Discovering untapped value in Europe's forests
Non-wood forest products can help boost the economies of remote mountainous areas of Europe, maintain local traditions and preserve unique landscapes for generations to come. Exploitation of a variety of non-wood products also means that rural communities are less dependent on just one 'cash crop'.
These key findings from the EU-funded STARTREE project were discussed at the recent annual International Association for Landscape Ecology (IALE) World Congress. STARTREE partners from the University of Padova, Italy told the congress that products such as forest fruits, mushrooms, nuts and essential oils present an untapped opportunity for many rural communities.
Since 40 % of the EU's landmass consists of forests, better use of their products and services has the potential to benefit both rural communities and forest-based businesses. The critical question is how to sustainably exploit this potential in a manner that produces both economic and ecological benefits.
The EU-funded STARTREE project began in November 2012 by providing a clear overview of all non-wood forest product resources at Europe's disposal. Until now, research into non-wood forest products has been fragmented and only implemented at the regional or country level.
STARTREE therefore sought to provide a truly European perspective for the first time and to make much more explicit the potential of these products. The project has focused on 14 European regions stretching from Portugal to Finland. In Alentejo, Portugal for example, work has been carried out to support forest management in the production of cork, pine nuts and mushrooms.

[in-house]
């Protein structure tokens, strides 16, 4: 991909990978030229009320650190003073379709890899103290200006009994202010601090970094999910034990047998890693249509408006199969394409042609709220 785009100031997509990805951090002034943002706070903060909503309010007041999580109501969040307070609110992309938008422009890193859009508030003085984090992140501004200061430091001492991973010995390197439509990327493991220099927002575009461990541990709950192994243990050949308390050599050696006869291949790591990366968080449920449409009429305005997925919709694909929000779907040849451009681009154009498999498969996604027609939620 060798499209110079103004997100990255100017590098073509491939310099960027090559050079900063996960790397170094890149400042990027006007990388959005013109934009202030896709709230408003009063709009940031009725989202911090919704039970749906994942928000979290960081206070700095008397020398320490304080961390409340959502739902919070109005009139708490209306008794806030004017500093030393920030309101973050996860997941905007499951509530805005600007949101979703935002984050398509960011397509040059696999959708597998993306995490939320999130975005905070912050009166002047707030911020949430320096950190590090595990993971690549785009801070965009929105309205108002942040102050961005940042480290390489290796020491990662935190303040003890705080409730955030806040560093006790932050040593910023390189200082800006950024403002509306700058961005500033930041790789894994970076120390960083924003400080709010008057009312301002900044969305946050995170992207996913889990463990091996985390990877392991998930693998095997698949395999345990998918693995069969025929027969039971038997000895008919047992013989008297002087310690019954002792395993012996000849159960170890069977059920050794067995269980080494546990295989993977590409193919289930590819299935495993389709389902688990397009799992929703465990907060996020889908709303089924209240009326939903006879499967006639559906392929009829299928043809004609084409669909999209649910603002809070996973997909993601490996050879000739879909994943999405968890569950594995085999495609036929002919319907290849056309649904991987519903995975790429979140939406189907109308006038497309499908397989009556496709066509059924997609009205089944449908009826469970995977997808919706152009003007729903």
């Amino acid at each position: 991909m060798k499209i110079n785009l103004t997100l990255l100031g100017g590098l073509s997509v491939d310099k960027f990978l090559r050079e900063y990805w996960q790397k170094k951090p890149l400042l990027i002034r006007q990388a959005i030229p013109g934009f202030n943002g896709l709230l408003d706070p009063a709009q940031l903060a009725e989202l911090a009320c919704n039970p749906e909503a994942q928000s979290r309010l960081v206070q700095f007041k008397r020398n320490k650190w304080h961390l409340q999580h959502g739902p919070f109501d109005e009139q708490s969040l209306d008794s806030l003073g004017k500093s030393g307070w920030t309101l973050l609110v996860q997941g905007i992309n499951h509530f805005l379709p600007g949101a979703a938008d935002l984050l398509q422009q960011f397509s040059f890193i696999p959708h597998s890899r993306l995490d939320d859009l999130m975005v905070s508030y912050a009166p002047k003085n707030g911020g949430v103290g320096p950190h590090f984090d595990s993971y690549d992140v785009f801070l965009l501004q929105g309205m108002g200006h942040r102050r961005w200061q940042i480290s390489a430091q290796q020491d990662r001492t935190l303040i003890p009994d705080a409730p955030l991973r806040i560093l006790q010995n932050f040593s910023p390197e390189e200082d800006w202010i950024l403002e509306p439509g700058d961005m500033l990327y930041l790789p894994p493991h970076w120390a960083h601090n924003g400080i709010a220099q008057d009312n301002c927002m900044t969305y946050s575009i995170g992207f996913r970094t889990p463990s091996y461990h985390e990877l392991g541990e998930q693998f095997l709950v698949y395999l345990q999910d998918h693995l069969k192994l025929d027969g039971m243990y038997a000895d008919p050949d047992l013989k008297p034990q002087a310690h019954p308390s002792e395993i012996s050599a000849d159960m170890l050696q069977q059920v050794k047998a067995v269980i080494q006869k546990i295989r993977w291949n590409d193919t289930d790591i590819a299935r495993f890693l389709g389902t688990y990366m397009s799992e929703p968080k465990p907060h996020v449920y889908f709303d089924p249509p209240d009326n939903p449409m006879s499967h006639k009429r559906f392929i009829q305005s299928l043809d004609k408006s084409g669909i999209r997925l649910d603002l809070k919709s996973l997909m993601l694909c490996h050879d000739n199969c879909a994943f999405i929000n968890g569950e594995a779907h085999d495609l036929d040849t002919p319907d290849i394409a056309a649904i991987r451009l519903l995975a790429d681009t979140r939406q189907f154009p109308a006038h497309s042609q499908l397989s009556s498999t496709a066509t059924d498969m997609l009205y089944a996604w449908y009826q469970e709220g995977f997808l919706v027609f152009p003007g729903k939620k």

Building on the knowledge gained from the case studies and working throughout with forest owners, resource managers and other public/private entities, the STARTREE project has developed management and marketing strategies for specific non-wood products.
Another key element of the project has been to improve the commercialisation of non-wood products. Rural communities are often unaware of urban demands, and therefore miss potential new market openings. Identifying and servicing urban markets with new products can be economically beneficial, and also lead to a greater appreciation among city dwellers of the value of sustainable rural communities. Diversification into non-wood products also means that the forestry sector and related business activities are better prepared to deal with economic crises that may hit the commercial value of a particular product.
In addition, a wealth of new information and spin-off projects has resulted from the project. Consortium partners from 12 countries met for the Sixth STARTREE General Assembly in May 2015 to discuss progress and exchange ideas, with interesting new discoveries on bees, bluebells, mushrooms, lichens and black cherries shared. New research into medicinal benefits, apps and label certification was also discussed.
The STARTREE project is due for completion in October 2016.